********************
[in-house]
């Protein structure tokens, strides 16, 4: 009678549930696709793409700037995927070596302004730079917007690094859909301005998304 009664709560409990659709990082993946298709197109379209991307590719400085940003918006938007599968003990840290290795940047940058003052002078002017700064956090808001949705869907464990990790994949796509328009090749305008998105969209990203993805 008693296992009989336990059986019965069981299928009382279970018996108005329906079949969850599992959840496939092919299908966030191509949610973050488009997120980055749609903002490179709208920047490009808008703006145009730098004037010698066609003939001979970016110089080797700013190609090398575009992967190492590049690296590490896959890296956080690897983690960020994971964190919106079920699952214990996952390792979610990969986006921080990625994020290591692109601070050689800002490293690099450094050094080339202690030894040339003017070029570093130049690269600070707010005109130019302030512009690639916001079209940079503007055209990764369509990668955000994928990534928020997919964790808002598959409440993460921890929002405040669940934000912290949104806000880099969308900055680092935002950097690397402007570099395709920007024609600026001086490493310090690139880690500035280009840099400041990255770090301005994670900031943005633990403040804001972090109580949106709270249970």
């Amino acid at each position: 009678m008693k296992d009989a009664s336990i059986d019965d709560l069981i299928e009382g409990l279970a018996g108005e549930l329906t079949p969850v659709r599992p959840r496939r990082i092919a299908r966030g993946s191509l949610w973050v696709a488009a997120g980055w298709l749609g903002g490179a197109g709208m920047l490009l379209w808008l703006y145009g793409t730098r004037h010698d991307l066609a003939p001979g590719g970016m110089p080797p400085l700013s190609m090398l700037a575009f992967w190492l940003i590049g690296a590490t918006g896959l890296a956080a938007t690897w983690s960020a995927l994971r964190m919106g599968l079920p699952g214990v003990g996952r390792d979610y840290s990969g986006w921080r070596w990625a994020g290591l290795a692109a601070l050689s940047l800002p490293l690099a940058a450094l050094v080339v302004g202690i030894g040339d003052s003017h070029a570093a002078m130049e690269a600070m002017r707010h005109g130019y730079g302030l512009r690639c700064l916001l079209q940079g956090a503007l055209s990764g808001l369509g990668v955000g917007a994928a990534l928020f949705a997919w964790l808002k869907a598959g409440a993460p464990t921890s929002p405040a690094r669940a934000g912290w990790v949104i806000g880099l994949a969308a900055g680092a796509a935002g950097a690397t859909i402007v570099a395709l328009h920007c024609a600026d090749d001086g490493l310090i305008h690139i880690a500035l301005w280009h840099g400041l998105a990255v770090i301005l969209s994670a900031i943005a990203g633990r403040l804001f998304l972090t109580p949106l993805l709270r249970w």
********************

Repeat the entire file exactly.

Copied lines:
[in-house]
């Protein structure tokens, strides 16, 4: 009678549930696709793409700037995927070596302004730079917007690094859909301005998304 009664709560409990659709990082993946298709197109379209991307590719400085940003918006938007599968003990840290290795940047940058003052002078002017700064956090808001949705869907464990990790994949796509328009090749305008998105969209990203993805 008693296992009989336990059986019965069981299928009382279970018996108005329906079949969850599992959840496939092919299908966030191509949610973050488009997120980055749609903002490179709208920047490009808008703006145009730098004037010698066609003939001979970016110089080797700013190609090398575009992967190492590049690296590490896959890296956080690897983690960020994971964190919106079920699952214990996952390792979610990969986006921080990625994020290591692109601070050689800002490293690099450094050094080339202690030894040339003017070029570093130049690269600070707010005109130019302030512009690639916001079209940079503007055209990764369509990668955000994928990534928020997919964790808002598959409440993460921890929002405040669940934000912290949104806000880099969308900055680092935002950097690397402007570099395709920007024609600026001086490493310090690139880690500035280009840099400041990255770090301005994670900031943005633990403040804001972090109580949106709270249970």
């Amino acid at each position: 009678m008693k296992d009989a009664s336990i059986d019965d709560l069981i299928e009382g409990l279970a018996g108005e549930l329906t079949p969850v659709r599992p959840r496939r990082i092919a299908r966030g993946s191509l949610w973050v696709a488009a997120g980055w298709l749609g903002g490179a197109g709208m920047l490009l379209w808008l703006y145009g793409t730098r004037h010698d991307l066609a003939p001979g590719g970016m110089p080797p400085l700013s190609m090398l700037a575009f992967w190492l940003i590049g690296a590490t918006g896959l890296a956080a938007t690897w983690s960020a995927l994971r964190m919106g599968l079920p699952g214990v003990g996952r390792d979610y840290s990969g986006w921080r070596w990625a994020g290591l290795a692109a601070l050689s940047l800002p490293l690099a940058a450094l050094v080339v302004g202690i030894g040339d003052s003017h070029a570093a002078m130049e690269a600070m002017r707010h005109g130019y730079g302030l512009r690639c700064l916001l079209q940079g956090a503007l055209s990764g808001l369509g990668v955000g917007a994928a990534l928020f949705a997919w964790l808002k869907a598959g409440a993460p464990t921890s929002p405040a690094r669940a934000g912290w990790v949104i806000g880099l994949a969308a900055g680092a796509a935002g950097a690397t859909i402007v570099a395709l328009h920007c024609a600026d090749d001086g490493l310090i305008h690139i880690a500035l301005w280009h840099g400041l998105a990255v770090i301005l969209s994670a900031i943005a990203g633990r403040l804001f998304l972090t109580p949106l993805l709270r249970w």